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Rejection During Interviews
Landing a long-awaited job interview is both exciting and intimidating, and dealing with rejection during an interview is highly disappointing. After all, you focused on making a good impression and worked hard to prepare—possibly even years. Most of us will face a bad interview experience at least once in our job searches. Sometimes you can immediately feel a frosty reception by your interviewer. At other times, you may get halfway through the interview and begin to feel the committee losing interest. It may show in their expressions, their words, and their body language. When you realize what is happening, it may seem very difficult to avoid showing that it affects you. These strategies can help:
1. Realize that you may be over-qualified. If you have been recently unemployed, you may apply for whatever jobs you can just to pay the bills, even if they are beneath your qualifications. If your interviewer states that you are over-qualified for the position, it is important to realize this is not a personal criticism. If you researched the job before the interview, you may expect this to come up. If so, consider ahead of time how you will respond. During the interview, calmly listen to the committee’s comments.
Avoid the temptation to explain to them how much you need the job because it appears like begging. If you want the company to seriously consider you despite their misgivings, acknowledge their concerns about your over qualification. Explain how your unique skills, values, or experience will support the goals of the employer.
Express your interest in learning new skills while sharing your ability to learn and adapt to new challenges. Perhaps the job would be an opportunity to apply your skills in new ways. Maybe it offers an opportunity for a lifestyle change such as working closer to home, reducing the number of hours you work, or having more time to pursue personal interests. Helping your interviewers understand that you’ve thought the situation through and are committed to making it work may make a difference in their final decisions.
2. Understand that employers will question negative information in your background. Expect employers to be skeptical of blemishes on your resume. If you have a previous termination or a series of job changes over a short period of time, be prepared to honestly explain them. Acknowledge your part in any of these situations, but do not make excuses.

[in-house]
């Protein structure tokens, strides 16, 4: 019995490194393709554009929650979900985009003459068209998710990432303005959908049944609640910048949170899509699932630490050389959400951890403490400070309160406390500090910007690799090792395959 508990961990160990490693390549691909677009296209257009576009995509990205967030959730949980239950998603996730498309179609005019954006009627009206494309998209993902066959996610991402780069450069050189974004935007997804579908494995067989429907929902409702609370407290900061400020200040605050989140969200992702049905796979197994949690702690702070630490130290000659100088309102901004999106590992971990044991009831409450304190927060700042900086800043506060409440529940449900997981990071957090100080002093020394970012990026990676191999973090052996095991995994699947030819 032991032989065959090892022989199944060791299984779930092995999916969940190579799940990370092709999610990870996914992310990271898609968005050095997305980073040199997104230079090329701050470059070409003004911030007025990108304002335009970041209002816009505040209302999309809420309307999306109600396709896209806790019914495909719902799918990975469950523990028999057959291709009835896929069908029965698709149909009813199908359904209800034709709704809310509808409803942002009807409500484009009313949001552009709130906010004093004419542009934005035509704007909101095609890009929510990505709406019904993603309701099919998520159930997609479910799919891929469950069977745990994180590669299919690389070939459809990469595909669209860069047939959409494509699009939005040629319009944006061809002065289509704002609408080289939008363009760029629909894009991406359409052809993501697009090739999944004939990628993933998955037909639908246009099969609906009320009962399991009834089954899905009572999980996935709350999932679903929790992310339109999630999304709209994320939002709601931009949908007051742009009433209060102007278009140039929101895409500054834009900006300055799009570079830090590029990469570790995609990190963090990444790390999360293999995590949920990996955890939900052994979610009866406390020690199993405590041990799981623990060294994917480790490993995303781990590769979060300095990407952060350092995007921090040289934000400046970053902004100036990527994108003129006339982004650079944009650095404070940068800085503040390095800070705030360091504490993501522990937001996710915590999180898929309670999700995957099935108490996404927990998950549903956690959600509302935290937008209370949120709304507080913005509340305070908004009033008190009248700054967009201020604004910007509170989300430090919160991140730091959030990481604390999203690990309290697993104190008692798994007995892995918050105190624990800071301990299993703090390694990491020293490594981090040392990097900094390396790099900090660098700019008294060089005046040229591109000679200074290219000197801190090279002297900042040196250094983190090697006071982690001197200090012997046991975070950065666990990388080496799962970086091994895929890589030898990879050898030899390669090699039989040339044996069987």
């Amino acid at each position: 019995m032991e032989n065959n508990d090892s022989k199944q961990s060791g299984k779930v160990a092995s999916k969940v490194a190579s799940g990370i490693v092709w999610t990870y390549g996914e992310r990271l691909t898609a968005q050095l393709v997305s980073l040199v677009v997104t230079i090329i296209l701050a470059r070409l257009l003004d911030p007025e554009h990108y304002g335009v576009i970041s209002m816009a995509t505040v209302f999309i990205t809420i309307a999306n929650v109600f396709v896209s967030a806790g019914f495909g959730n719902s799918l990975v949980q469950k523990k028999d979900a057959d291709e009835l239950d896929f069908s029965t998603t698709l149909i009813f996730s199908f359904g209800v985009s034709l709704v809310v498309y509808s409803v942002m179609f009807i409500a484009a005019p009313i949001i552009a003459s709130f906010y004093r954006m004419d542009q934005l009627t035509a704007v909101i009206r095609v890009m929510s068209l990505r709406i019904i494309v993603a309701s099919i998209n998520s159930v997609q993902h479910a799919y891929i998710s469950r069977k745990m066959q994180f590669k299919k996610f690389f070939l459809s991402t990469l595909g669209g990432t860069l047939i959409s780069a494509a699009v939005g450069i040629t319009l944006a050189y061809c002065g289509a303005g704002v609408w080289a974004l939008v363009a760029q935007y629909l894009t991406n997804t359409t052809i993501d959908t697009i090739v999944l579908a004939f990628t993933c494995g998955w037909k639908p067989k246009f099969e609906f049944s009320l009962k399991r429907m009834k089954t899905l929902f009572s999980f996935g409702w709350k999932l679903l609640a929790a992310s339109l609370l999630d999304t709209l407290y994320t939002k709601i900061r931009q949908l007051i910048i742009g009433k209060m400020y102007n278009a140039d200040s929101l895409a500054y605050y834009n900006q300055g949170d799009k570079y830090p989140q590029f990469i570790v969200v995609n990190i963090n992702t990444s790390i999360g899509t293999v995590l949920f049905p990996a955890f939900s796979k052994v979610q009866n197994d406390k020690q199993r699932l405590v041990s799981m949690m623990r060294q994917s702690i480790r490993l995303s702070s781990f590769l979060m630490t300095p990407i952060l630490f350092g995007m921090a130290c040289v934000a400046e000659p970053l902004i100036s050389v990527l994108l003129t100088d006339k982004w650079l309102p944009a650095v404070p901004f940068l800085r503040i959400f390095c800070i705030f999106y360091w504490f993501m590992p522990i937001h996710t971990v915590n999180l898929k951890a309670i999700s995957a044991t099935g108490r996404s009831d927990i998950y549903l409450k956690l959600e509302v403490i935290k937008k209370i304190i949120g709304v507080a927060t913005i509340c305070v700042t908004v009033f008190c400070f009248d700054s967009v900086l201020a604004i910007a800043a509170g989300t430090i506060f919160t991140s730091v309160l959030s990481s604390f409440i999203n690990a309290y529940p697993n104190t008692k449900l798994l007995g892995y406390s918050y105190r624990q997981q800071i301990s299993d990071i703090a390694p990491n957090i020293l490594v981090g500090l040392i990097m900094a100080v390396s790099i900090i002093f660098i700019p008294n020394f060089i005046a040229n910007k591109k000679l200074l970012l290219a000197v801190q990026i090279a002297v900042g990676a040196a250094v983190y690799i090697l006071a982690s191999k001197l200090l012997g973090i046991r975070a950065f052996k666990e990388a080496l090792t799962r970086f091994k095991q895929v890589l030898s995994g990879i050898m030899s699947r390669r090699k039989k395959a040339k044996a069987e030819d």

It can be helpful to explain what you learned from the experience and what you did to improve the situation. If you were terminated for cause, such as excessive absences, explain what you did to improve your life situation (without being too personal) to correct the problem. Perhaps you obtained more reliable child care. Maybe you have fewer demands on your time if you obtained help to care for an aging parent. Maybe you simply understand now how your behavior impacted your company, and you worked at a volunteer job without missing days for several months to demonstrate your ability to improve.
3. To avoid having your interviewer is lose interest in your responses, stay to the point. Do not ramble about irrelevant things. Be sincere, focused, and friendly in your tone and body language.
4. If your interviewer becomes negative toward you or appears condescending or angry, realize that he or she may be having a bad day. In some companies, interviewers will behave this way to test your response to high pressure situations. On the other hand, this may be an indicator of the company’s climate. Remain calm, focused, and professional. Answer the questions as succinctly as possible, and stay on target.
When the interview is over, be sure to thank the person for his or her time, and let them know you would like to be considered for the position, if indeed you still are.
Rejection during an interview will happen to most of us at one point or another. How you handle it may help you land the job. If you don’t land the job, take pride in knowing that you handled a negative situation in the most professional way possible. This may help you land future interviews with the company. Handling the negativity in a positive way may also prevent you from becoming fodder for company gossip that can travel further than you ever expected.
Content copyright © 2014 by Corlia Logsdon. All rights reserved.
This content was written by Corlia Logsdon. If you wish to use this content in any manner, you need written permission. Contact Corlia Logsdon for details.
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